Signed in as:
Signed in as:
Riverside County cities and communities
Aguanga, Anza, Banning, Beaumont, Blythe, Cabazon, Calimesa, Cathedral City, Coachella, Corona, Desert Center, Desert Hot Springs, Eastvale, Hemet, Homeland, Idyllwild, Indian Wells, Indio, Jurupa Valley, La Quinta, Lake Elsinore, Mecca, Menifee, Mira Loma, Moreno Valley, Mountain Center, Murrieta, Norco, North Palm Springs, Nuevo, Palm Desert, Palm Springs, Perris, Rancho Mirage, Riverside, San Jacinto, Sun City, Temecula, Thermal, Thousand Palms, Whitewater, Wildomar, and Winchester.
San Bernardino County cities and communities
Adelanto, Amboy, Angelus Oaks, Apple Valley, Baker, Barstow, Big Bear City, Big Bear Lake, Bloomington, Cedar Glen, Cedarpines Park, Chino, Chino Hills, Colton, Crestline, Daggett, Earp, Essex, Fawnskin, Fontana, Forest Falls, Grand Terrace, Green Valley Lake, Helendale, Hesperia, Highland, Hinkley, Joshua Tree, Lake Arrowhead, Landers, Loma Linda, Lucerne Valley, Ludlow, Lytle Creek, Mentone, Montclair, Morongo Valley, Mount Baldy, Needles, Newberry Springs, Nipton, Ontario, Oro Grande, Parker Dam, Phelan, Piñon Hills, Pioneertown, Rancho Cucamonga, Redlands, Rialto, Rimforest, Running Springs, San Bernardino, Skyforest, Sugarloaf, Trona, 29 Palms, Twin Peaks, Upland, Victorville, Vidal, Wrightwood, Yermo, Yucaipa, and Yucca Valley.
Temecula Valley (photo) in Temecula, CA
The Inland Empire (IE) is a metropolitan area and region in Southern California, inland of and adjacent to coastal California, centering around the cities of San Bernardino and Riverside, and borders Los Angeles County to the west. It includes the cities of western Riverside County and southwestern San Bernardino County, and is considered to include the desert communities of the Coachella and Victor Valleys, respectively on the other sides of the San Gorgonio Pass and San Bernardino Mountains from the Santa Ana River watershed that forms the bulk of the Inland Empire; a much broader definition includes all of Riverside and San Bernardino counties. The combined land area of the counties of the Inland Empire is larger than 10 U.S. states – West Virginia, Maryland, Hawaii, Massachusetts, Vermont, New Hampshire, New Jersey, Connecticut, Delaware and Rhode Island – and is slightly smaller than the combined area of the last 5 (New Hampshire through Rhode Island).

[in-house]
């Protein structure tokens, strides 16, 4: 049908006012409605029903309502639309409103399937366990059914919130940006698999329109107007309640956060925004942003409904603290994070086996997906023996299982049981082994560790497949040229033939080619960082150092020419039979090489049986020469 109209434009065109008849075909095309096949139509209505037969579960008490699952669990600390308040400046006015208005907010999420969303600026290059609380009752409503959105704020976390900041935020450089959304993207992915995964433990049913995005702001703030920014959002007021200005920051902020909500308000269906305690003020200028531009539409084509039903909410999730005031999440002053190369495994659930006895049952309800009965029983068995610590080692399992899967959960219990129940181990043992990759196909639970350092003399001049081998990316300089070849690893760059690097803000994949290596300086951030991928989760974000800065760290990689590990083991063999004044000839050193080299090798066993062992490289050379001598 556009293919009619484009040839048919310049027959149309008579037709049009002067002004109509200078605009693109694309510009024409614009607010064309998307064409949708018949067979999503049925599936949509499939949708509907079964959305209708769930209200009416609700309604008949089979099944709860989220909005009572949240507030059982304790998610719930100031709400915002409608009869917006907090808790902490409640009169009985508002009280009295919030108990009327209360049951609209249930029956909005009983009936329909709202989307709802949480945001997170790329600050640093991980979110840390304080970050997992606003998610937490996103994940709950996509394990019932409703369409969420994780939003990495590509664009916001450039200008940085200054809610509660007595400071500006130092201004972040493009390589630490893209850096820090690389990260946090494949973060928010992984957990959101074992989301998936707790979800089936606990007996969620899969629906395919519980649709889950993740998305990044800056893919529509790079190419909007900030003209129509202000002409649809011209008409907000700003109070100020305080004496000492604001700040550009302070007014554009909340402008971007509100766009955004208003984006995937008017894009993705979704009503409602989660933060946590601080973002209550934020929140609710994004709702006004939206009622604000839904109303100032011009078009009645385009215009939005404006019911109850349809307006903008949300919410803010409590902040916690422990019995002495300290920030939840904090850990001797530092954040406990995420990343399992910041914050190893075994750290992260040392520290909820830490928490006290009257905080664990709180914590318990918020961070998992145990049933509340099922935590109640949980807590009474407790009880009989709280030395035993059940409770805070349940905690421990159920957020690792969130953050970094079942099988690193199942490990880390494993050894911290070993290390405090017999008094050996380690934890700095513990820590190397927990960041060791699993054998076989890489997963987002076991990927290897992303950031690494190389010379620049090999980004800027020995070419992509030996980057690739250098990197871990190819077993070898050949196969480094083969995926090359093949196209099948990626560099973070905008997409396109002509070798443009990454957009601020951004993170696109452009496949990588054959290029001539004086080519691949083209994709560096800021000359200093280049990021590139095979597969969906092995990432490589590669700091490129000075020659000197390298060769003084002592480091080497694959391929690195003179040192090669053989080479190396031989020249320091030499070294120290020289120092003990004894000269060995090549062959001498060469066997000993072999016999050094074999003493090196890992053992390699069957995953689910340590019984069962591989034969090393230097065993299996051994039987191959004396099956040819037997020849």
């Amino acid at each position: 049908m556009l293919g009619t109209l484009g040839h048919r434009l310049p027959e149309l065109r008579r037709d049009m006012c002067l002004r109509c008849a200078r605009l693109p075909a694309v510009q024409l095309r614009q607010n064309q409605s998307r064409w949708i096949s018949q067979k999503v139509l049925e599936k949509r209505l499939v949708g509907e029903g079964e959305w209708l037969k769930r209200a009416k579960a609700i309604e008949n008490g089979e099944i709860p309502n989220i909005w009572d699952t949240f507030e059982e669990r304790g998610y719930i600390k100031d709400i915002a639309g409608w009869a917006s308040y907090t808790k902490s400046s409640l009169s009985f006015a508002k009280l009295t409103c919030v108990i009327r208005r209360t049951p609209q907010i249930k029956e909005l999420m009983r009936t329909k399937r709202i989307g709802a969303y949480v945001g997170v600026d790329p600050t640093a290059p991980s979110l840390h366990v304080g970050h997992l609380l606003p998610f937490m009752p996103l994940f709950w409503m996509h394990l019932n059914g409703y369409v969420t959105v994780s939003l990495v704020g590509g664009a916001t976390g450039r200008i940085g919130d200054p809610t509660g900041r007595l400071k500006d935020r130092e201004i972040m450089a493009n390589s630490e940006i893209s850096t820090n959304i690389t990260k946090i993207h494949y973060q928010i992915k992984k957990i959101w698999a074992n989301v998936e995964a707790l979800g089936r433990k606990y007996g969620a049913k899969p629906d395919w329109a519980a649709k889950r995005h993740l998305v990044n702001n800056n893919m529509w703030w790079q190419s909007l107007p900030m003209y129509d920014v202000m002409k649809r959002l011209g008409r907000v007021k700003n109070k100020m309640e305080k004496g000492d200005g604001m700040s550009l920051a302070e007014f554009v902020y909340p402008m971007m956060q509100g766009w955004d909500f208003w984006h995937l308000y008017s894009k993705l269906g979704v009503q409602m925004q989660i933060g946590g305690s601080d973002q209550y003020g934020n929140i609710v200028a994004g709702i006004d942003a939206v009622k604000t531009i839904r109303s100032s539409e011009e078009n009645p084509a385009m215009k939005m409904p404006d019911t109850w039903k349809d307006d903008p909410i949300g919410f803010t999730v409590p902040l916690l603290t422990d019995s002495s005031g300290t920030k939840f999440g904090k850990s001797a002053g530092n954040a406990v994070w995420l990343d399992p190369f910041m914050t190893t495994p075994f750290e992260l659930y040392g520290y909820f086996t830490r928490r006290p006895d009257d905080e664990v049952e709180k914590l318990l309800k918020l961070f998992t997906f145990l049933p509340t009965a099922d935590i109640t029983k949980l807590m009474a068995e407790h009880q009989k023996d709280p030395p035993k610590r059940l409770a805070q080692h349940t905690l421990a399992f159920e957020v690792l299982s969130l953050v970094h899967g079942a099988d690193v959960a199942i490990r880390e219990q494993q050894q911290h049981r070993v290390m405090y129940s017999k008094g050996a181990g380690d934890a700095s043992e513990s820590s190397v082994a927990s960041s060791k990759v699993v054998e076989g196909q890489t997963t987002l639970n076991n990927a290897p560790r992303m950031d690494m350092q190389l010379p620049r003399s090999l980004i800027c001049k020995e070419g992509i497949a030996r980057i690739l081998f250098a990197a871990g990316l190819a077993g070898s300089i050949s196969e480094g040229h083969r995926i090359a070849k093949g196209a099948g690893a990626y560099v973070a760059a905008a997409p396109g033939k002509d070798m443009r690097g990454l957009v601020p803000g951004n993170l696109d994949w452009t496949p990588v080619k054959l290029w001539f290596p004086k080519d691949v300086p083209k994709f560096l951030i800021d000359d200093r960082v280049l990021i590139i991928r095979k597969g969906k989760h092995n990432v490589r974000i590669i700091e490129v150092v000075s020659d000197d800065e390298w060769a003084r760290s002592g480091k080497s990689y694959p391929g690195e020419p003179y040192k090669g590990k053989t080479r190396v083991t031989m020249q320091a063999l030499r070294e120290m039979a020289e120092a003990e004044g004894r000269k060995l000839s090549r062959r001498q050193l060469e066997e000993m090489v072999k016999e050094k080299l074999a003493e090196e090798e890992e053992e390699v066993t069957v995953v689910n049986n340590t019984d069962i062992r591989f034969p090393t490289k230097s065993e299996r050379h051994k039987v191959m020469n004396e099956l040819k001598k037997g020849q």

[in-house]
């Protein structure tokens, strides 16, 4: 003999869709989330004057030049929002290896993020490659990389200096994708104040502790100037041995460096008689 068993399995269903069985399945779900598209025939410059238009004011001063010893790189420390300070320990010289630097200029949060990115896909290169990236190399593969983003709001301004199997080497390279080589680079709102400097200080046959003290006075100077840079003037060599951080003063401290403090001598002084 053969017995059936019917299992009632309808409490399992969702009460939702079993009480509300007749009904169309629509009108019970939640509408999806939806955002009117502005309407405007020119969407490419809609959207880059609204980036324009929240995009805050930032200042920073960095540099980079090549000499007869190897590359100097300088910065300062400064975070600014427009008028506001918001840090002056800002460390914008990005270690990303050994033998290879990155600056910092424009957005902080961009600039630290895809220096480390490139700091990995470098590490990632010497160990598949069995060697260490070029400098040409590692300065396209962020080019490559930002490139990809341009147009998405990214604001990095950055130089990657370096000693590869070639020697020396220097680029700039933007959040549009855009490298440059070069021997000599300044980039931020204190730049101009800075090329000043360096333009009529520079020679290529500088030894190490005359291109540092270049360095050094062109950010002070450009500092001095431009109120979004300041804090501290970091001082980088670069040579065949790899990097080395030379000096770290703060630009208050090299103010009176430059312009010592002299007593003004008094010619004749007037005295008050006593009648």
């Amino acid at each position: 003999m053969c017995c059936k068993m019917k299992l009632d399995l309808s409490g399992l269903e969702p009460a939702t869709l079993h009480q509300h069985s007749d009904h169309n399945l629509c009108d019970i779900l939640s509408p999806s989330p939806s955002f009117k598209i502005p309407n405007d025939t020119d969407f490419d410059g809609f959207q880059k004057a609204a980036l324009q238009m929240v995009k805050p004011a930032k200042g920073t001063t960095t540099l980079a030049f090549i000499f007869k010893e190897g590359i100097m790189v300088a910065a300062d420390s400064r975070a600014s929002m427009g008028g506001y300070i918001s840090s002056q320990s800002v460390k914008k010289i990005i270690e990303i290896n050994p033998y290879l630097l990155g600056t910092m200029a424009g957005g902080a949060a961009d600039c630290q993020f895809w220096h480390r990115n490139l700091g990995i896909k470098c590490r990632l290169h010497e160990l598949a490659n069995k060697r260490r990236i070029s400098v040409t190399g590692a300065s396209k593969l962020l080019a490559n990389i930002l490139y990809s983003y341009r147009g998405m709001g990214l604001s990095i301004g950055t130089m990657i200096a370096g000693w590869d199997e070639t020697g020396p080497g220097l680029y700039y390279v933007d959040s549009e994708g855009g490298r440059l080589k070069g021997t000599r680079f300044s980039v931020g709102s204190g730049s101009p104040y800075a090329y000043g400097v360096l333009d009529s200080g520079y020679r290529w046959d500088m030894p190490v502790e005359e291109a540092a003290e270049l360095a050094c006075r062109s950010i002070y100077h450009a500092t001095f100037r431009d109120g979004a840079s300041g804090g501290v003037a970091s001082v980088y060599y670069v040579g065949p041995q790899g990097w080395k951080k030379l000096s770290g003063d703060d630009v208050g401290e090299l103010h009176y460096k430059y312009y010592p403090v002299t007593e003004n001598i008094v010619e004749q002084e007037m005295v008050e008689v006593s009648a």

The U.S. Census Bureau-defined Riverside–San Bernardino–Ontario metropolitan area, which comprises Riverside County and San Bernardino County, California, covers 27,298 square miles (70,669 km2) and has a population of approximately 4.6 million residents. Most of the area's population is located in southwestern San Bernardino County and northwestern Riverside County. At the end of the 19th century, the Inland Empire was a major center of agriculture, including citrus, dairy, and wine making. Agriculture declined through the 20th century, and since the 1970s, a rapidly growing population fed by families migrating in search of affordable housing, has led to more residential, industrial, and commercial development.
Indian Wells Golf Resort (photo) in Indian Wells, CA
Physical boundaries between Los Angeles and the Inland Empire from west to east are the San Jose Hills splitting the San Gabriel Valley from the Pomona Valley, leading to the urban populations centered in the San Bernardino Valley. From the south to north, the Santa Ana Mountains physically divide Orange County from Riverside County. The Santa Rosa Mountains, as well as the Southern California portion of the Sonoran Desert, physically divide Riverside County from San Diego County. Some definitions for the Inland Empire include Chino Valley, Coachella Valley, Cucamonga Valley, Menifee Valley, Murrieta Valley, Perris Valley, San Jacinto Valley, Temecula Valley, and Victor Valley.
Joshua Tree National Park (photo) in Joshua Tree, CA
Elevations range from 11,503 ft (3,506 m) at the top of San Gorgonio Mountain (photo) to −220 ft (−67 m) at the Salton Sea. The San Bernardino mountains are home to the San Bernardino National Forest and the resort communities of Big Bear Lake, Lake Arrowhead, and Running Springs. The Santa Ana River extends from Mt. San Gorgonio for nearly 100 miles (160 km) through San Bernardino, Riverside, and Orange counties before it eventually spills into the Pacific Ocean at Newport Beach and Huntington Beach. While temperatures are generally cool to cold in the mountains, it can get hot in the valleys. In the desert resort of Palm Springs, near Joshua Tree National Park, summer temperatures can reach well over 110 °F (43 °C).
The Inland Empire sits adjacent to the San Bernardino Mountains. Lake Arrowhead and Big Bear are just some of the lakes located in the mountains. Lake Arrowhead becomes very popular in the summertime, while Big Bear becomes popular in the winter for skiing and snowboarding activities. Various locations in the Inland Empire provide venues for cultural performances and entertainment. The Victoria Gardens Cultural Center, which is owned and operated by the City of Rancho Cucamonga, opened in the Fall of 2006 providing theatre, concerts and family entertainment to the region. The San Manuel Amphitheater in San Bernardino's Devore neighborhood is the nation's largest outdoor amphitheater. San Bernardino's Route 66 Rendezvous (the largest classic car show in the U.S.), an annual street fair and classic car show, draws a half-million people from around the world. The Palm Springs Aerial Tramway (photo) in Palm Springs is a popular attraction, rising to more than 8,500 feet.
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